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Congressman Dan Donovan allegedly used influence to get baby mama’s son out of drug bust

April 3, 2018  |  Posted by: Francesca Falzarano
Congressman Dan Donovan allegedly used influence to get baby mama’s son out of drug bust

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New York Congressman Dan Donovan is accused of using his official position to get his baby mama’s son out of a heroin bust on Staten Island.

Donovan, a former district attorney who now represents Staten Island and a portion of Southern Brooklyn, stepped in after his domestic partner’s son was apprehended with one of his friend’s for “criminal sale and possession of a controlled substance,” according to the New York Post citing a report filed with the Office of Congressional Ethics.

Timothy O’Connell, Serena Stonick’s son, was arrested with his female friend after the heroin discovery.

“Later that evening, Donovan, while serving in Congress and a former District Attorney, visited the 122 Precinct and used his position to request that officers issue O’Connell and [the friend] a ‘desk appearance ticket’ instead of proceeding with arrest protocols,” the allegation stated. “This intervention allowed the detained to be released from custody, as well as the records to be sealed.”

A desk appearance ticket allows an arrested person to appear in court at a later date to respond to a summons and avoid being transferred to central booking, jailed or arraigned.

While one source with the NYPD indicated that DATs are possible in heroin cases if the amount is small and the suspect has no prior record, another expert said such tickets are unique in heroin cases.

“DATs are reserved for minor offenses — smoking marijuana in public or jumping a turnstile,” Joseph Giacalone, a retired NYPD investigator and professor at John Jay College of Criminal Justice, said. “Heroin? Absolutely not. Especially with the opioid crisis.”

Police verified that O’Connell and the woman, both 19 at the time, were taken into custody in December 2015, but no other information was accessible because the cases were sealed.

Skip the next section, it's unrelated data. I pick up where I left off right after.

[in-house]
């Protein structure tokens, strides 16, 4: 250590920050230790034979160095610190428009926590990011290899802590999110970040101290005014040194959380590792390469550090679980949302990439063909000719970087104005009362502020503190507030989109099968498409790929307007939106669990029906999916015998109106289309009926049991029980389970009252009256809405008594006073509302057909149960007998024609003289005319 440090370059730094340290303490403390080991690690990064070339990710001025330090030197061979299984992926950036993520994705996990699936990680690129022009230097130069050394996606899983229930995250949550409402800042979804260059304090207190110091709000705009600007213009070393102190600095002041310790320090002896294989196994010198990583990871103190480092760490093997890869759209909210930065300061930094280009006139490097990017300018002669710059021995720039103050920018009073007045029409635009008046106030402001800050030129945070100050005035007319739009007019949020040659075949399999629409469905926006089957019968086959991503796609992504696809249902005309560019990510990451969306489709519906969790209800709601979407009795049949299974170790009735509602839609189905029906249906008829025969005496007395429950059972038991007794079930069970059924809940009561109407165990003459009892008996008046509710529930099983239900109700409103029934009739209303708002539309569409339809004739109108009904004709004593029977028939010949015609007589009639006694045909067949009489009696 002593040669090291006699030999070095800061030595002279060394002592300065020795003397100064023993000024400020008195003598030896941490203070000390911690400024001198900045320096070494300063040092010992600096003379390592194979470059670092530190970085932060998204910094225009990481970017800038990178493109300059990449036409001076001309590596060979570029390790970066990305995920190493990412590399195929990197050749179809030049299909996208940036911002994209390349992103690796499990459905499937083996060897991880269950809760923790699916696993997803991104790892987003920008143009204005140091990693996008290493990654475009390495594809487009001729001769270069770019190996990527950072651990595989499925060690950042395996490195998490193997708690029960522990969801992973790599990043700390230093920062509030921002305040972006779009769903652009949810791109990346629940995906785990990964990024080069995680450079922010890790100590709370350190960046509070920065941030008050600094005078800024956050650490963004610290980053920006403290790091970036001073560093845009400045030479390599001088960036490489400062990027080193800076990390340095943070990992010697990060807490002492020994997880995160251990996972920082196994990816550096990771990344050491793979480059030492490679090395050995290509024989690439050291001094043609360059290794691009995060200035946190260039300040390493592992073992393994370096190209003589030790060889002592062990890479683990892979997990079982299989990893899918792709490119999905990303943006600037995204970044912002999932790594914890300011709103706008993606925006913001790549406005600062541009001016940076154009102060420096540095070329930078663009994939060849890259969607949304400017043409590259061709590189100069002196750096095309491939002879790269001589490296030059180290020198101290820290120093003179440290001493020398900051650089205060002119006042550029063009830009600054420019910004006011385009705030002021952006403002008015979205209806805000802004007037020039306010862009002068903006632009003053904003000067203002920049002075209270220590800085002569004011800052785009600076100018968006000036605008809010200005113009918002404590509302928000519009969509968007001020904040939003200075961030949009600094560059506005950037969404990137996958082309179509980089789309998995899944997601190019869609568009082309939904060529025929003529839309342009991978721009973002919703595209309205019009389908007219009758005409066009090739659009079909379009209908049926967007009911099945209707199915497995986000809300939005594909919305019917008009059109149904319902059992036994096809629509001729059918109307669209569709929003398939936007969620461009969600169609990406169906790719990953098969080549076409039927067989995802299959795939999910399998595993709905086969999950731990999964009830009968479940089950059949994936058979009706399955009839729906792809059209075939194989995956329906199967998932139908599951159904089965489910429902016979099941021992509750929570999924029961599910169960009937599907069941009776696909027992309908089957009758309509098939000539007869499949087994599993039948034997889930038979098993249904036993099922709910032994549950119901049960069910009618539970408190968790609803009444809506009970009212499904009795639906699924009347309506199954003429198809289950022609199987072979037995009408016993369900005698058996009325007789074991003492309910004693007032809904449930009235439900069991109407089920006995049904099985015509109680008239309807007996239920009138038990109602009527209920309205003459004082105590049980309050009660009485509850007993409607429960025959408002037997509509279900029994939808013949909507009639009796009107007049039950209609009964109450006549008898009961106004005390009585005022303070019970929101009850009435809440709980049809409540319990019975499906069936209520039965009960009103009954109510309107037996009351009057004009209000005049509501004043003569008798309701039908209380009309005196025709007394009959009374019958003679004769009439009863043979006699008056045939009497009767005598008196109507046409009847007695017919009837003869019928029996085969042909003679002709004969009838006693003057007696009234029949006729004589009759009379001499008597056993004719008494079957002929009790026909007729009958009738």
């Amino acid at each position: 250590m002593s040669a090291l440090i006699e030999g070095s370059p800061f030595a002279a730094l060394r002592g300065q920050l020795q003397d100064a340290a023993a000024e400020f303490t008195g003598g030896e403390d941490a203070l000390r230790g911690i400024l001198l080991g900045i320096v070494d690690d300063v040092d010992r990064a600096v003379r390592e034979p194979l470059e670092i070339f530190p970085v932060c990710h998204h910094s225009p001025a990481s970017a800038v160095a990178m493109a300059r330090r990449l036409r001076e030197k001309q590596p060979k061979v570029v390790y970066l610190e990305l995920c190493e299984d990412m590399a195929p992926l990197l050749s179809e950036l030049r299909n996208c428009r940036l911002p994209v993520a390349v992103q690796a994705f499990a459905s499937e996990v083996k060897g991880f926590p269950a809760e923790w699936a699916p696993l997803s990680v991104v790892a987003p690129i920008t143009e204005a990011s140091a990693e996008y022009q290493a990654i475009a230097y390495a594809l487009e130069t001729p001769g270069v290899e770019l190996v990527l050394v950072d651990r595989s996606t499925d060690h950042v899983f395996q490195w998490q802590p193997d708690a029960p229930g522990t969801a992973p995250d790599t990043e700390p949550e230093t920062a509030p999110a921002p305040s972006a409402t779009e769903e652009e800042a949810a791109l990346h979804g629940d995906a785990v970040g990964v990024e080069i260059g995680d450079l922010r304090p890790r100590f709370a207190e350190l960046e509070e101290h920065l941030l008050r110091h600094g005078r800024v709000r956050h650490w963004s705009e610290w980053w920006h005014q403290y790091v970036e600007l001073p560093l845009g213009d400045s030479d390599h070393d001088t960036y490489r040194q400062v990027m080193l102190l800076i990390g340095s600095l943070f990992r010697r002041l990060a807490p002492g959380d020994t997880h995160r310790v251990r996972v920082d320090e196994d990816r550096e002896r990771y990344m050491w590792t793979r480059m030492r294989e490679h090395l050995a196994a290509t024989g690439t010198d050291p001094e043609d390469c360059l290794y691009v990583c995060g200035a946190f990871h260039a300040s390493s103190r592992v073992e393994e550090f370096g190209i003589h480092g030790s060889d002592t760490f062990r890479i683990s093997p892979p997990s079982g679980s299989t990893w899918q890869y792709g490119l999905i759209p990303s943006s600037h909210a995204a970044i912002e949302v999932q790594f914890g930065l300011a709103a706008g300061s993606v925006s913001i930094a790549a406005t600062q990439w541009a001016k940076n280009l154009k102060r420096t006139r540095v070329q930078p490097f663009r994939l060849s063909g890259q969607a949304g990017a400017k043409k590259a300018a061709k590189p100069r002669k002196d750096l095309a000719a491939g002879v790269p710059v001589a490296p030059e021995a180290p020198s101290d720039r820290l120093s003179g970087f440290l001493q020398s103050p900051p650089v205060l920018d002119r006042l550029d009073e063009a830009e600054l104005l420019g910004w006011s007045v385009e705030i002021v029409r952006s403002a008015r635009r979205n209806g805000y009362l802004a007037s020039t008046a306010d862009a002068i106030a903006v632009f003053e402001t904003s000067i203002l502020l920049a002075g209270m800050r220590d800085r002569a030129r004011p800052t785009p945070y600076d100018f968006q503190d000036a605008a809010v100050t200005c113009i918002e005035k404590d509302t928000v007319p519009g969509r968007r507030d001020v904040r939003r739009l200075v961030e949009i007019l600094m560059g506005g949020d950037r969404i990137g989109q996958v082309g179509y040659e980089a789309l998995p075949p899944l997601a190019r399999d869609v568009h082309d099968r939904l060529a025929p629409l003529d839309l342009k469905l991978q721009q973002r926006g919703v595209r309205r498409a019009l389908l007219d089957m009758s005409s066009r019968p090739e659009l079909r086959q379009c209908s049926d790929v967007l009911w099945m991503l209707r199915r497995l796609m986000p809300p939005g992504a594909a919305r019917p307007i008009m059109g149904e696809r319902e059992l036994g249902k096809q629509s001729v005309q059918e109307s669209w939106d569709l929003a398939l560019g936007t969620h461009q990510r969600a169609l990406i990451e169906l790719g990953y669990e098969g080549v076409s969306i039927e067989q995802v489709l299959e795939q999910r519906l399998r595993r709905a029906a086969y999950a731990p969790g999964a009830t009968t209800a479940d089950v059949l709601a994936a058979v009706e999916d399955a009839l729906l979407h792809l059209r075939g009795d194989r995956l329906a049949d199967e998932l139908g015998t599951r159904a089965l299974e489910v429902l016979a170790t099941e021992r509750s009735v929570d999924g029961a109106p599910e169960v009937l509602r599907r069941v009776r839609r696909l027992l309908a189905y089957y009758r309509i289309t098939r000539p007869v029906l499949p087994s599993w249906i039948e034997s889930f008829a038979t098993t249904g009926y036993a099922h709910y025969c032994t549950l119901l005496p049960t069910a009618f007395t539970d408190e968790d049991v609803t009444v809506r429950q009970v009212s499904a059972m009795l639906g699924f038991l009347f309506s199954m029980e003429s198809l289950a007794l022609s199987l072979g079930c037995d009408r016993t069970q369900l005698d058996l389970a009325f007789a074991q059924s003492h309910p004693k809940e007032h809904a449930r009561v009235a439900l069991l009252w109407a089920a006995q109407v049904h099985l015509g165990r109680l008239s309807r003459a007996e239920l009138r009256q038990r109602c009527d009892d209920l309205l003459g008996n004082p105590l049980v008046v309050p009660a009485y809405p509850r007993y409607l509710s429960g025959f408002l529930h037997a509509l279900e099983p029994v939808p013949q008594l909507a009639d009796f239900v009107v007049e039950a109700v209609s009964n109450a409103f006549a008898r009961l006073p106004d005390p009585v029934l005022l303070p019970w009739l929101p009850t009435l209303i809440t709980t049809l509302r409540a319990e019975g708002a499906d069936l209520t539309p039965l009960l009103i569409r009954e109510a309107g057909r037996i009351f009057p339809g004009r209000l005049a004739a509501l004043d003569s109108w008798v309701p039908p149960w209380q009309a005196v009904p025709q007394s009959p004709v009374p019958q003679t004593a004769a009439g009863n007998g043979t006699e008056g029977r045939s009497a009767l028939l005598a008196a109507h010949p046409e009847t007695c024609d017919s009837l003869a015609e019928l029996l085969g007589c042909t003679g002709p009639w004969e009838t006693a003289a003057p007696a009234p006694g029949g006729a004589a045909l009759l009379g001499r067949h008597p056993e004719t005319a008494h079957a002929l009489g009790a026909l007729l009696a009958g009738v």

Congressman Dan Donovan dismissed the accusation and called it political hit.

“Like many families, Dan has been dealing with a loved one’s opioid addiction — in private until now. These allegations are not only 100 percent false, but Dan has a history of recusing himself from matters involving close friends and family,” Donovan spokesman Pat Ryan said.

“Neither Dan nor anybody at his direction in any way, shape or form, intervened, interfered, inserted themselves in any way into this judicial process,” Ryan continued.

Ryan added that when Donovan first started dating Stonick in 2011, she told him that her daughter also was grappling with addiction and was in drug-treatment court. As the district attorney at the time, Donovan asked for and was awarded a special prosecutor in that case.

“This is a disgusting and false attack on a young man’s struggle with addiction to score points two months before an election,” Ryan stated, referring to June’s GOP congressional primary in which Donovan will be running against ex-con former Representative Michael Grimm.

Ryan discussed O’Connell’s arrest report, which indicated that the man did not make a phone call after he was arrested.

O’Connell’s lawyer, Joe Mure, said his client was charged with seventh-degree drug possession, not distribution. The misdemeanor is punishable by up to a year behind bars. The charge was dropped in 2016.

Mure said that four glassine bags of heroin were hidden in the woman’s wallet when officers pulled her and O’Connell over and that marijuana was later discovered in her shoe at the station. However, the arrest report states O’Connell was seen purchasing heroin.

Ryan stated, “We’re not saying [O’Connell] was charged without any cause.”

O’Connell refused to admit that he was doing drugs.

“No marijuana, no heroin. I don’t even drink,” he said.

He also rejected the claims that Donovan helped him get out of trouble.

The tipster who brought the allegation to the Office of Congressional Ethics said that “multiple sources” contributed to the report, including a retired officer and an active investigator on Staten Island, along with elected officials and someone close to the man’s friend.

The source close to the friend said the woman was with O’Connell when he asked to go to a residence in Great Kills. The source was informed that “he went in, he came out. They continued driving. They were pulled over. They were found with drugs.”

The source added that if Donovan did quell the arrests, he made the wrong choice.

“I thought if these kids went through the system and you get a taste of prison . . . That’s going to scare you, and maybe it was a chance to keep these kids off drugs,” the person stated.

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